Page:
Balloon angioplasty-induced neointimal hyperplasia remains a clinical problem that must be resolved. The bioactivities of the Crossostephium chinense extract (CCE) have demonstrated potential in preventing the progression of restenosis. The present study evaluated whether CCE can suppress balloon angioplasty-induced neointima formation and elucidated its possible pharmacological mechanisms. A rat model of carotid arterial balloon angioplasty was established to evaluate the inhibitory effect of CCEs on neointimal hyperplasia. Two cell lines, A10 vascular smooth muscle cells (VSMCs) and RAW264.7 macrophages, were used to investigate the potential regulatory activities and pharmacological mechanisms of CCEs in cell proliferation and migration and in inflammation. Our in vitro results indicated that CCE3, the ethanolic extract of C. chinense, exerted the strongest growth inhibitory and antimigratory effects on VSMCs. CCE3 blocked the activation of focal adhesion kinase, platelet-derived growth factor receptor-β (PDGFRB), and its downstream molecules (AKT and mTOR) and reduced the expression of matrix metalloproteinase-2. In addition, our findings revealed that CCE3 significantly increased the expression of miRNA-132, an inhibitory regulator of inflammation and restenosis, and suppressed the expression of inflammation-related molecules (inducible nitric oxide synthase, cyclooxygenase-2, interleukin-(IL-) 1β, and IL-6). Our in vivo study results indicated that balloon injury-induced neointimal hyperplasia was inhibited by CCE3. CCE3 could reduce neointima formation in balloon-injured arteries, and this effect may be partially attributed to the CCE3-induced suppression of PDGFRB-mediated downstream pathways and inflammation-related molecules.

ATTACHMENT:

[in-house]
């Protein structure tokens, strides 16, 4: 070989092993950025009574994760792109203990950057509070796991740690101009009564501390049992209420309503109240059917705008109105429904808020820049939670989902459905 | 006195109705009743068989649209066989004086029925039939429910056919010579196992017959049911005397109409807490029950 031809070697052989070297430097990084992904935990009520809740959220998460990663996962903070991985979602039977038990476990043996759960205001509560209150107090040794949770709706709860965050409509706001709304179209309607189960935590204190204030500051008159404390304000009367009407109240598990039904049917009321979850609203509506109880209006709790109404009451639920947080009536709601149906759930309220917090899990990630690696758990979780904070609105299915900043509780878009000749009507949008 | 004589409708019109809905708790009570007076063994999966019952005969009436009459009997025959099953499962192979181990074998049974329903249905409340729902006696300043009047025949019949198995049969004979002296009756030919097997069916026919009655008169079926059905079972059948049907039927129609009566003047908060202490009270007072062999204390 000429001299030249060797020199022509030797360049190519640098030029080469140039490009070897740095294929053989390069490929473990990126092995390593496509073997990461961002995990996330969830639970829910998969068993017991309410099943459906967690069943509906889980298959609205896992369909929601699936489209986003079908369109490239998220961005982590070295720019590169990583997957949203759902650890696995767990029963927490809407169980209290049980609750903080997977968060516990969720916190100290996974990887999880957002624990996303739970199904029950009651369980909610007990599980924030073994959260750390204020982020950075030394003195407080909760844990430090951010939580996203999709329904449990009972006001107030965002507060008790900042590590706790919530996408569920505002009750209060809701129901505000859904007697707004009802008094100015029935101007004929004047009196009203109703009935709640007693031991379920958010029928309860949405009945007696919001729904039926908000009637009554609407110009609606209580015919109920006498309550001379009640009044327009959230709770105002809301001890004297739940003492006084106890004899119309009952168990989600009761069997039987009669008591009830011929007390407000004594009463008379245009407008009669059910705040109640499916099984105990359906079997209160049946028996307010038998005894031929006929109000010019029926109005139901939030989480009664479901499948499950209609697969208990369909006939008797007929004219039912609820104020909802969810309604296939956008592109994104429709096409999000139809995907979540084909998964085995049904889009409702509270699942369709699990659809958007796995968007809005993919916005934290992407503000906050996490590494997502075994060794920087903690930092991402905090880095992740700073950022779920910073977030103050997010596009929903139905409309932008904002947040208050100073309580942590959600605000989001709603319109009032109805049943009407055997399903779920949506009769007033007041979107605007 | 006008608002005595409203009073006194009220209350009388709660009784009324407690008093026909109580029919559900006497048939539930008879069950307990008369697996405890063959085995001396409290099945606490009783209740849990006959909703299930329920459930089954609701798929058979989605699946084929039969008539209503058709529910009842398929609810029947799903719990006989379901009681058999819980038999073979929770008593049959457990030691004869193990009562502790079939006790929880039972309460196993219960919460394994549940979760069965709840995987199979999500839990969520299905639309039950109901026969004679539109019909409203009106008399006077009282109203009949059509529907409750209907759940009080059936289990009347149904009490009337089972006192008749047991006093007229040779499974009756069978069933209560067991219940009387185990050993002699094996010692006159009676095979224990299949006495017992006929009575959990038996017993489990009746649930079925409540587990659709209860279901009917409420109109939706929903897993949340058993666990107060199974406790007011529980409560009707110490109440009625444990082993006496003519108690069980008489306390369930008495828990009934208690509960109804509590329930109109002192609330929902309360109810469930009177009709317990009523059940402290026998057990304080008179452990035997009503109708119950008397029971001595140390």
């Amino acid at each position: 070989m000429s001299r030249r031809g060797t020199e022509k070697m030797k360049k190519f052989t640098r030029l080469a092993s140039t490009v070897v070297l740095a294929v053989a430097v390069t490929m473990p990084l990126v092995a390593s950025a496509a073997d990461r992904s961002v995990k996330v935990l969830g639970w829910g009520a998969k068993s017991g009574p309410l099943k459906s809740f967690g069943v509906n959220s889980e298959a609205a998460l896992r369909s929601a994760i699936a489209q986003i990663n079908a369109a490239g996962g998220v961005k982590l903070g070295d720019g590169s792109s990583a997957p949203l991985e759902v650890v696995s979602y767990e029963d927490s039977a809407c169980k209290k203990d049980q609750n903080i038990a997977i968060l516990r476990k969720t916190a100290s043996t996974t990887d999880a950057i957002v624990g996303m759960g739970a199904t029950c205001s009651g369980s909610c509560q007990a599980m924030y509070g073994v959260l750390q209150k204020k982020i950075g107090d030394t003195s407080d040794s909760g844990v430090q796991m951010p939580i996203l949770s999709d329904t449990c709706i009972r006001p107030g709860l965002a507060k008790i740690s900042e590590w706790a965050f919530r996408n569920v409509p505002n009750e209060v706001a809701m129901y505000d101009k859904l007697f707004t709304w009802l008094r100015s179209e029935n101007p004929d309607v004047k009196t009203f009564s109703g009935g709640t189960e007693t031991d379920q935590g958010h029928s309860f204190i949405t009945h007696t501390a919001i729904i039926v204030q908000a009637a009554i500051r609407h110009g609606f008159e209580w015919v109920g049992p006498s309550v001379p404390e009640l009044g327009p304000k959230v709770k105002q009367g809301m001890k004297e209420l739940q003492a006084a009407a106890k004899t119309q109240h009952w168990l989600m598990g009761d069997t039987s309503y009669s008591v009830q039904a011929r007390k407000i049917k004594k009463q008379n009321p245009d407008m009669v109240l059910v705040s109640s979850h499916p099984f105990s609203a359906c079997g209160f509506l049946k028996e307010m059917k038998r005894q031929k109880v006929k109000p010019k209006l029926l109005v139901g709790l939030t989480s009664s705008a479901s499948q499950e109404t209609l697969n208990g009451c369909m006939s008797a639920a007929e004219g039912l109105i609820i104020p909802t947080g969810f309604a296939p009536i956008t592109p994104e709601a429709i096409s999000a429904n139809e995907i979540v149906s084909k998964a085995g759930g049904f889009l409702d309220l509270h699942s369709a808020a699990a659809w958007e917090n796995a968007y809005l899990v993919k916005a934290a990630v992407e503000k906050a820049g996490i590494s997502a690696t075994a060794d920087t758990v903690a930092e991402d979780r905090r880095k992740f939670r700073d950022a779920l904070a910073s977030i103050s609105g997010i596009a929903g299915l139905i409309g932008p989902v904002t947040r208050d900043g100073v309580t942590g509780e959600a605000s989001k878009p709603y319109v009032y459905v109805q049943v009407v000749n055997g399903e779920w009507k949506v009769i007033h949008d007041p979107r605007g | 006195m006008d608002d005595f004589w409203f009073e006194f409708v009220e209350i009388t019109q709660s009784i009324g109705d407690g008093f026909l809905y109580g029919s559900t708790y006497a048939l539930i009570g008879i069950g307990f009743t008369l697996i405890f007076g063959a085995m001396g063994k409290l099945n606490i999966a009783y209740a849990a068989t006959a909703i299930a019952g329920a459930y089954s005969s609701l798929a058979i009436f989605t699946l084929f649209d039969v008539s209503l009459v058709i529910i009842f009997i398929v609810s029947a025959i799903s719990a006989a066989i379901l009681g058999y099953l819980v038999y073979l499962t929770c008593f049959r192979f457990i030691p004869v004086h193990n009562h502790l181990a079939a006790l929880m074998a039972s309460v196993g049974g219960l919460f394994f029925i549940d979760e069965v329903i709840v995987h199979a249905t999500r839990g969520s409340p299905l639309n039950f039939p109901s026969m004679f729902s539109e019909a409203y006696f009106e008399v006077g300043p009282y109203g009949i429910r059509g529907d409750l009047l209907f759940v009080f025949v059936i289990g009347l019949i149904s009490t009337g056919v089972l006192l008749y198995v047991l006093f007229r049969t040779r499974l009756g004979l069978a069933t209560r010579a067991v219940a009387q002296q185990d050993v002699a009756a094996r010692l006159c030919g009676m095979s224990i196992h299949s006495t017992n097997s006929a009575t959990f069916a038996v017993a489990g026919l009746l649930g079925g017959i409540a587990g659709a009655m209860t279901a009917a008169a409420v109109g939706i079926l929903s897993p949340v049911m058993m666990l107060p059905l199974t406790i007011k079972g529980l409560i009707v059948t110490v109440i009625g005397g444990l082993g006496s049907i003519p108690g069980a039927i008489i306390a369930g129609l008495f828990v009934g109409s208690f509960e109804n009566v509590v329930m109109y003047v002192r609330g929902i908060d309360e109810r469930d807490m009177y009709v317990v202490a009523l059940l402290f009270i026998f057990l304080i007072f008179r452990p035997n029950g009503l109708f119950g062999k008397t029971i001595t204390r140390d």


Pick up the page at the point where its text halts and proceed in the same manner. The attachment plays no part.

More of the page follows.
|Journal||Evidence-based Complementary and Alternative Medicine|
|Publication status||Published - 2021|
ASJC Scopus subject areas
- Complementary and alternative medicine